One if by land, two if by sea!
From Paul Revere’s Ride, by Henry Wadsworth Longfellow
“The British are coming! The British are coming!” Famous words from America’s best-known fear monger.
Of course, we don’t commonly refer to him that way, but that’s what he was. I mean, what a nut – riding willy nilly through the towns and countryside screaming his head off, scaring everyone in order to get them to wake up and fend off impending danger.
Mr. Revere was right, of course, and people believed him. If not we wouldn’t even know who he was. And given that we might be British subjects and Great Britain is now overloaded with heavy duty socialism, I am grateful to Mr. Revere for his fear mongering.
We see fear mongering every day. Signs warn us not to dig where there is a gas line so we don’t blow up, or to stop smoking cigarettes so we don’t get cancer, or not to enter the wrong way on a freeway off ramp. These are very helpful. Fear Mongers have been good to me, and all of us.
But wait. Maybe we should define fear mongering. An assemblage of definitions from different sources would define fear mongering to be along the lines of selling something by instilling fear with shady overtones or hints of dishonesty. It is evident the definition includes either false intent or false information as critical to the identification of a statement as fear mongering. That would imply that Paul was, in fact, not a fear monger. Whew, I so revered him!
This raises the question – how did the villagers in early America know Paul wasn’t fear mongering? If they had all gone back to bed when some politician-type had come out and cried “fear monger” as Paul rode through the town, we might bloody well be speaking with a British accent today. Does this mean we should not label a person or a statement as fear mongering until we have a chance to see what history provides?
Today when it comes to leveling charges of fear mongering, being correct seems unimportant. Politicians and pundits in the US have a habit of ignoring facts when it doesn’t suit them, and throwing the charge out as they please. It’s easy to scare us into believing all kinds of things in order to get someone elected. Is that fear mongering? Are statements about global warming fear mongering? Are warnings of terror plots fear mongering? How about warnings of death panels in the health care bill? When does it move from the realm of legitimate warning to fear mongering?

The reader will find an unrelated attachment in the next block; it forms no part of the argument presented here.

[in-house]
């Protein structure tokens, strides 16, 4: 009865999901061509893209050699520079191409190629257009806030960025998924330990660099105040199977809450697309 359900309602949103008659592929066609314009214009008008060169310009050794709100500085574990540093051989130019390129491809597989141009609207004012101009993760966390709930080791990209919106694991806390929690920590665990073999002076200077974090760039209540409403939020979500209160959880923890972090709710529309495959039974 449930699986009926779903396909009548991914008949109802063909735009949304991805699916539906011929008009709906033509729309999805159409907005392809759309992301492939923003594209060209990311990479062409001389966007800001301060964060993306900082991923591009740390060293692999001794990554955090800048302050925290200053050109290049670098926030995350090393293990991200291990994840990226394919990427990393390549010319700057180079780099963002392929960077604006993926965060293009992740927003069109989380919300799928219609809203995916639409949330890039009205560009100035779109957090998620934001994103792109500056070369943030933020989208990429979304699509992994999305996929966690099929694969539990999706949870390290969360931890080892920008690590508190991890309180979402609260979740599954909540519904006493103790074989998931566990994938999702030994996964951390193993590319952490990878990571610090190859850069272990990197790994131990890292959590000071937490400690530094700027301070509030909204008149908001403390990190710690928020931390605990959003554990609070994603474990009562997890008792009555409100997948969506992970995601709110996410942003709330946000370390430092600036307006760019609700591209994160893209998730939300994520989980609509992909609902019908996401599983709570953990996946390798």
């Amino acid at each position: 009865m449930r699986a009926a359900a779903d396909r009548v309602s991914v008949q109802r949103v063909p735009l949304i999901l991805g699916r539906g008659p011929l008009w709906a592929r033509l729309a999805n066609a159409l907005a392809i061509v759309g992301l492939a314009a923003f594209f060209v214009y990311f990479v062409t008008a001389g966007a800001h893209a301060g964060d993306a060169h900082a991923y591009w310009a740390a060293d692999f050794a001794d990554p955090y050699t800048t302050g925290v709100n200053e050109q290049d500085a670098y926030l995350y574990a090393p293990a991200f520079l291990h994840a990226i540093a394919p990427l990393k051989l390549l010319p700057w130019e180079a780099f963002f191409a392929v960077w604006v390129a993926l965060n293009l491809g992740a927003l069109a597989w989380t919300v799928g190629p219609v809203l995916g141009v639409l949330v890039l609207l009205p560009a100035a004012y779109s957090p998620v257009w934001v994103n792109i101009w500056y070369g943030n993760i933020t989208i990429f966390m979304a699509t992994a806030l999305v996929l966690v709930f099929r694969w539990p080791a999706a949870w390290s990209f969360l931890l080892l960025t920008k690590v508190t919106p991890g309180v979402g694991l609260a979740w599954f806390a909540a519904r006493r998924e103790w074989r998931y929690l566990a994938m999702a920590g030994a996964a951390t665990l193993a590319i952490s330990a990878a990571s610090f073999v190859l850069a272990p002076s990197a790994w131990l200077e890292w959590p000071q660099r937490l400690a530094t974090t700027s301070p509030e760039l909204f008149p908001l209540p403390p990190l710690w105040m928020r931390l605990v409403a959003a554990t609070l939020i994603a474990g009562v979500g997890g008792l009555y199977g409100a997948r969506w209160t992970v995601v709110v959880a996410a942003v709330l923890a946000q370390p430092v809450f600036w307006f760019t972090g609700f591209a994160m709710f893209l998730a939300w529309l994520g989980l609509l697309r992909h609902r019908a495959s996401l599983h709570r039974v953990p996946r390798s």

When listening to political debate I cast particular doubt on people who answer someone with the charge of “fear mongering.” To me, it is an indication they may not be bright enough to understand the issue at hand, consciously want to avoid the issue, or might reside in Polyannaland. If a statement is so blatantly false as to call it fear mongering, there should be plenty of facts to disprove the statement without resorting to the discussion-canceling label. Of course, if a subject has been discussed over and over again with an obvious conclusion, use of the fear mongering label might be justified. This is usually not the case.
From now on, when you hear the charge of “fear monger,” notice who is saying it, and ask yourself if the issue is so clear cut that they have a right to call it that.
It would be nice if politicians and pundits would just stop using the term, but that won’t happen. I would ask that you don’t accept the word as immediate and legitimate discreditation of a statement. I have my opinions as to which side uses the “fear monger” accusation more often to avoid discussion, but I would recommend you form your own opinions. So listen with a jaundiced ear to anyone who claims their opponent is a fear monger.
By the way, I do know it is unlikely that Mr. Revere actually rode through the towns shouting as is legendary, but you get the point. And needless to say, I never intend to start swinging a pick around a gas line, nor go up the wrong way on a freeway off ramp - unless I am trying to escape Charles Manson, Paris Hilton, or Keith Olberman.
Oops! There I go fear mongering.
Mercer Tyson StraightThinker.com